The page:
The title of the post seemed so unlikely. How can economic research be categorised as interesting? The working paper is entitled: SURFING THE WAVES OF GLOBALIZATION: ASIA AND FINANCIAL GLOBALIZATION IN THE CONTEXT OF THE TRILEMMA by Joshua Aizenman, Menzie D. Chinn and Hiro Ito. The hypothesis states that a country may simultaneously choose any two, but not all, of the following three goals: monetary independence, exchange rate stability, and financial integration.
This concept, if valid, is supposed to constrain policy makers by forcing them to choose only two out of the three policy choices. Given that Asian emerging market economies have collectively outperformed other developing economies in terms of output growth stability, it is possible that their international macro-policy management, determined within the constraint of the trilemma, has contributed to preparing these economies for higher output vulnerability possiblyexacerbated by recent globalization.
If the Asian economies do show robust and sustainable recovery while the advanced economies do not, that would have two implications. First, robust recovery is evidence for the Asian economies “decoupling” from the advanced economies. Second, it suggests that the Asian economies, most of which are quite open to international trade in goods and financial assets, are better prepared to cope with economic crises in a highly globalized environment.
History has shown that different international financial systems have attempted to achieve combinations of two out of the three policy goals, such as the Gold Standard system-guaranteeing capital mobility and exchange rate stability and the Bretton Woods system providing monetary autonomy and exchange rate stability. The fact that economies have altered the combinations as a reaction to crises or major economic events may be taken to imply that each of the three policy options is a mixed bag of both merits and demerits for managing
Greater monetary independence could allow policy makers to stabilize the economy through monetary policy without being subject to other economies’ macroeconomic management, thus potentially leading to stable and sustainable economic growth. However, in a world with price and wage rigidities, policy makers could also manipulate output movement (at least in the short-run), thus leading to increasing output and inflation volatility. Furthermore, monetary authorities could also abuse their autonomy to monetize fiscal debt, and therefore end up destabilizing the economy through high and volatile inflation.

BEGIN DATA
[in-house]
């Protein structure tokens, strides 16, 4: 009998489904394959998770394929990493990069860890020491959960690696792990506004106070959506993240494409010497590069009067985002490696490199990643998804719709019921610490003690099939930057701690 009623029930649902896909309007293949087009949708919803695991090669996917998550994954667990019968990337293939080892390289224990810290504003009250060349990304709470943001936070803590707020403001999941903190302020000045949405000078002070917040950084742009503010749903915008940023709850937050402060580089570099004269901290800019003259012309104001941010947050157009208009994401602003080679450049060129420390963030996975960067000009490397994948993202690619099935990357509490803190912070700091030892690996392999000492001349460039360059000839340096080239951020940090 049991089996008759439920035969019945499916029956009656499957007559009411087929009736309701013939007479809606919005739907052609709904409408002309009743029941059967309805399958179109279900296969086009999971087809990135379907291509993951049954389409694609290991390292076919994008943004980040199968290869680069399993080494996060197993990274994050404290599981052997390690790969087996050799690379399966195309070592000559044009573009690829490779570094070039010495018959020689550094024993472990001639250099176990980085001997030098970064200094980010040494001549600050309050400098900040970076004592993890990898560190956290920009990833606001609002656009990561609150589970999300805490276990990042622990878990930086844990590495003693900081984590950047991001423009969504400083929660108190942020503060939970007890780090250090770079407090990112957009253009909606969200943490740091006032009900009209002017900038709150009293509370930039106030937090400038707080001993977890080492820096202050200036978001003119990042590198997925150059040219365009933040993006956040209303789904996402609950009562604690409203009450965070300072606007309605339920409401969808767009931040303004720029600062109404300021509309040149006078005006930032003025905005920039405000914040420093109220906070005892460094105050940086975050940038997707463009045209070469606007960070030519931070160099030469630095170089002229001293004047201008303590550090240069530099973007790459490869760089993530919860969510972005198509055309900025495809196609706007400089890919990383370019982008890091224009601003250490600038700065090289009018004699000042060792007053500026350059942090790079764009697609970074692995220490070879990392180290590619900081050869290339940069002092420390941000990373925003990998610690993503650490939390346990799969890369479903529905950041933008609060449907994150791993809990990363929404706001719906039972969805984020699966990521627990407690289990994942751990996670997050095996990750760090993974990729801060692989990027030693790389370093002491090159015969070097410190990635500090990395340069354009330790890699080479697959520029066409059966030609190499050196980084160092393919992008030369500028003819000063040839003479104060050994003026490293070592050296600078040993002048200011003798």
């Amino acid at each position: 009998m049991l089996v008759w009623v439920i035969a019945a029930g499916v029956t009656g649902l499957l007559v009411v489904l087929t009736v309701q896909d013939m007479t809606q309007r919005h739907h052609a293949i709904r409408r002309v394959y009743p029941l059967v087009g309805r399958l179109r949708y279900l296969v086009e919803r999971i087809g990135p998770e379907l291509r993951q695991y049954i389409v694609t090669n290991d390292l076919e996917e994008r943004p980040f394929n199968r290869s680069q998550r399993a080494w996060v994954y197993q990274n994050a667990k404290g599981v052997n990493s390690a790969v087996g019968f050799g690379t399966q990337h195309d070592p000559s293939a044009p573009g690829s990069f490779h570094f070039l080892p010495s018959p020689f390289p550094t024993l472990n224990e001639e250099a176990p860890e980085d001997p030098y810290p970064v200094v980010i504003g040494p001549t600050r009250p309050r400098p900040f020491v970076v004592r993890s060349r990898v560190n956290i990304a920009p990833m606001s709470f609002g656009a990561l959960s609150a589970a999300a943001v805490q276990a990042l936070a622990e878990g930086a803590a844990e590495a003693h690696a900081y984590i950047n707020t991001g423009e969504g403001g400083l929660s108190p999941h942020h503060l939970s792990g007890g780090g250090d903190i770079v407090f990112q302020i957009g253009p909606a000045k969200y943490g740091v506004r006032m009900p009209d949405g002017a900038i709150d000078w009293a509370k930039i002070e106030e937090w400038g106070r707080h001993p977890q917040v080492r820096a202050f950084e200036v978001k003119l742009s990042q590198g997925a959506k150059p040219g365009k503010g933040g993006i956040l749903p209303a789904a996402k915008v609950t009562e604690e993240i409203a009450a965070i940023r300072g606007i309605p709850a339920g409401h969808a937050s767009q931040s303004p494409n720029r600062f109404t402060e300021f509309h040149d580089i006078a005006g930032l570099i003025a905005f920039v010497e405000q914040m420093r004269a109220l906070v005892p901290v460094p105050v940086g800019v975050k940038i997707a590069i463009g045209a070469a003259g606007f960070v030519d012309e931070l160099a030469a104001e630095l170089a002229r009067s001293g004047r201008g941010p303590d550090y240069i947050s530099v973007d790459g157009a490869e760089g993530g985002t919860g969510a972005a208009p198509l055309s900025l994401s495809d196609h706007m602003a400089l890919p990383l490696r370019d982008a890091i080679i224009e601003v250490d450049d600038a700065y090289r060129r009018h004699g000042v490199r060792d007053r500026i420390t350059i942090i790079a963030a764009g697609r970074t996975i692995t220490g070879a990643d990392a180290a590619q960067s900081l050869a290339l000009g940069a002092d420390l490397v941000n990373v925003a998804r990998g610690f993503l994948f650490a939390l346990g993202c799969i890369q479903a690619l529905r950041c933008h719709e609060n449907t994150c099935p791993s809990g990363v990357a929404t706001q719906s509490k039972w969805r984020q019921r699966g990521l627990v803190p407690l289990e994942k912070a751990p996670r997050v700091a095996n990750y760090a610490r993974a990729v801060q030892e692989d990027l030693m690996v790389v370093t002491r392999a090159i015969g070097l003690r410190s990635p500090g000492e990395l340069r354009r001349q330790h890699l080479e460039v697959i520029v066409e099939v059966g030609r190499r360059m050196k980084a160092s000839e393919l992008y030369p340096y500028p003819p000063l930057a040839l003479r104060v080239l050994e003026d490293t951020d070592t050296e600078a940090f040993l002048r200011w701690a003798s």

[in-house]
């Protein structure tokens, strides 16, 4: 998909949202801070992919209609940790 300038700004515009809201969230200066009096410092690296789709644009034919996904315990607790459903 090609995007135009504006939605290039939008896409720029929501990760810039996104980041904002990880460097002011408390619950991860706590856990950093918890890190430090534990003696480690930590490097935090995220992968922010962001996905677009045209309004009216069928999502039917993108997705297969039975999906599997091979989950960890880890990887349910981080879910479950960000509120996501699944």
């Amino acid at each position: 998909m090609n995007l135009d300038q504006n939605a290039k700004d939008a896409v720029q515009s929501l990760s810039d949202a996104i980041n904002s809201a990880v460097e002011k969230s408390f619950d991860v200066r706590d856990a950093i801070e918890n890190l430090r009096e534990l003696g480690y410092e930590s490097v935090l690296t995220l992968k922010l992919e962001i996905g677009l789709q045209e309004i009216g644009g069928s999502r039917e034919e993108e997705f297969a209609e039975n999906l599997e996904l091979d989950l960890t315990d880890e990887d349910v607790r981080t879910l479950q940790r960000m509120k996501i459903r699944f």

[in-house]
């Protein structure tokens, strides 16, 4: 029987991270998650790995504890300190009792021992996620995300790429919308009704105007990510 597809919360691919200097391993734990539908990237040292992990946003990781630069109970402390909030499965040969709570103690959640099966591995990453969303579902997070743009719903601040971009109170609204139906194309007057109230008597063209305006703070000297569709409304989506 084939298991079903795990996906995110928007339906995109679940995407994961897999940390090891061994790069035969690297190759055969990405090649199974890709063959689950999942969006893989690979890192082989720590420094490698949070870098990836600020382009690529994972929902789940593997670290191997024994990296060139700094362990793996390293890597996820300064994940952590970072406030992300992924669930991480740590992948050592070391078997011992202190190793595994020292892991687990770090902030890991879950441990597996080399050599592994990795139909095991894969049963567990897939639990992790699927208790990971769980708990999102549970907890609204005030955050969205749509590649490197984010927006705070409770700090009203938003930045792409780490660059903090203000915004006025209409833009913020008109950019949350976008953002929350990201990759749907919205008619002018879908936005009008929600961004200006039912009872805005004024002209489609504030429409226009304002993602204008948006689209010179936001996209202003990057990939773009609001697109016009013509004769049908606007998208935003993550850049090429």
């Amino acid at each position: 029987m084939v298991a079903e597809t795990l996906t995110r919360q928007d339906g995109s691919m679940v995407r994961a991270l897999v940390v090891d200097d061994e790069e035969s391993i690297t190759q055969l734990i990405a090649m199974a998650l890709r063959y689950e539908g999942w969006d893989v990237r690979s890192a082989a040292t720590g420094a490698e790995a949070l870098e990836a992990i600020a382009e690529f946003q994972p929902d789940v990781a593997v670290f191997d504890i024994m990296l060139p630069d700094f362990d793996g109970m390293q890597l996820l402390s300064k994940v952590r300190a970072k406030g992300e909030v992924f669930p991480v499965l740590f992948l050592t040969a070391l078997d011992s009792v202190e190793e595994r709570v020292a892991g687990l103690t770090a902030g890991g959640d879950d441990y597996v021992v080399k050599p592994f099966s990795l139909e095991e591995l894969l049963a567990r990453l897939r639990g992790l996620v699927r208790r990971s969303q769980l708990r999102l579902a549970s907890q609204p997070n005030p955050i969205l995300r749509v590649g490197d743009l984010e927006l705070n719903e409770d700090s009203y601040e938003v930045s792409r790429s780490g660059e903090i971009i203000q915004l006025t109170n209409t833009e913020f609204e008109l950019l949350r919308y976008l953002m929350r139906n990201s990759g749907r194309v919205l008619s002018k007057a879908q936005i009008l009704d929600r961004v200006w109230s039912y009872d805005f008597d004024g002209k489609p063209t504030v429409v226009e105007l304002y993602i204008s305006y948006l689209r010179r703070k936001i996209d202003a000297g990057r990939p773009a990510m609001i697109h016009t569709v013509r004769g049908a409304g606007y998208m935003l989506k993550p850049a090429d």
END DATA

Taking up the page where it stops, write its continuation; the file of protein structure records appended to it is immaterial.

Exchange rate stability could bring out price stability by providing an anchor, and lower risk premium by mitigating uncertainty, thereby fostering investment and international trade. Also, at the time of an economic crisis, maintaining a pegged exchange rate could increase the credibility of policy makers and thereby contribute to stabilizing output movement. However, greater levels of exchange rate stability could also rid policy makers of a policy choice of using exchange rate as a tool to absorb external shocks. Prasad (2008) argues that exchange rate rigidities would prevent policy makers from implementing appropriate policies consistent with macroeconomic reality, implying that they would be prone to cause asset boom and bust by overheating the economy. Hence, the rigidity caused by exchange rate stability could not only enhance output volatility, but also cause misallocation of resources and unbalanced, unsustainable growth.
Financial liberalization is perhaps the most contentious and hotly debated policy among the three policy choices of the trilemma. On one hand more open financial markets could lead to economic growth by paving the way for more efficient resource allocation, mitigating information asymmetry, enhancing and/or supplementing domestic savings, and helping transfer of technological or managerial know-how (i.e., growth in total factor productivity).